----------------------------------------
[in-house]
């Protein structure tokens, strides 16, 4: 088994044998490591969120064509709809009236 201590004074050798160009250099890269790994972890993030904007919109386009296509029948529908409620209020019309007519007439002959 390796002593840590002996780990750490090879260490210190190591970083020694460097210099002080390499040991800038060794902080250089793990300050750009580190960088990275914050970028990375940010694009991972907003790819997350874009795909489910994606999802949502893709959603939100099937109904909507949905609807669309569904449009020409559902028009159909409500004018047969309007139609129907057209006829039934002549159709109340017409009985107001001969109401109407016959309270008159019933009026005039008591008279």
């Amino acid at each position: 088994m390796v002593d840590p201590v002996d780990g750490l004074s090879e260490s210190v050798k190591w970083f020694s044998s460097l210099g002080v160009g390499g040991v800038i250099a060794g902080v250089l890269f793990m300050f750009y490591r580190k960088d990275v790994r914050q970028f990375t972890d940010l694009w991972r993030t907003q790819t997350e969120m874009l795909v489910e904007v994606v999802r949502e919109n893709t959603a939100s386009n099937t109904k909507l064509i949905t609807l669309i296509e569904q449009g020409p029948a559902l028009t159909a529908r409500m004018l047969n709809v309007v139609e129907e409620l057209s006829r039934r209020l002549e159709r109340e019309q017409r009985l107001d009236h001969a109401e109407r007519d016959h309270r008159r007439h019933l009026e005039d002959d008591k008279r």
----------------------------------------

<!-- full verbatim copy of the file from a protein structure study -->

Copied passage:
[in-house]
């Protein structure tokens, strides 16, 4: 088994044998490591969120064509709809009236 201590004074050798160009250099890269790994972890993030904007919109386009296509029948529908409620209020019309007519007439002959 390796002593840590002996780990750490090879260490210190190591970083020694460097210099002080390499040991800038060794902080250089793990300050750009580190960088990275914050970028990375940010694009991972907003790819997350874009795909489910994606999802949502893709959603939100099937109904909507949905609807669309569904449009020409559902028009159909409500004018047969309007139609129907057209006829039934002549159709109340017409009985107001001969109401109407016959309270008159019933009026005039008591008279």
């Amino acid at each position: 088994m390796v002593d840590p201590v002996d780990g750490l004074s090879e260490s210190v050798k190591w970083f020694s044998s460097l210099g002080v160009g390499g040991v800038i250099a060794g902080v250089l890269f793990m300050f750009y490591r580190k960088d990275v790994r914050q970028f990375t972890d940010l694009w991972r993030t907003q790819t997350e969120m874009l795909v489910e904007v994606v999802r949502e919109n893709t959603a939100s386009n099937t109904k909507l064509i949905t609807l669309i296509e569904q449009g020409p029948a559902l028009t159909a529908r409500m004018l047969n709809v309007v139609e129907e409620l057209s006829r039934r209020l002549e159709r109340e019309q017409r009985l107001d009236h001969a109401e109407r007519d016959h309270r008159r007439h019933l009026e005039d002959d008591k008279r």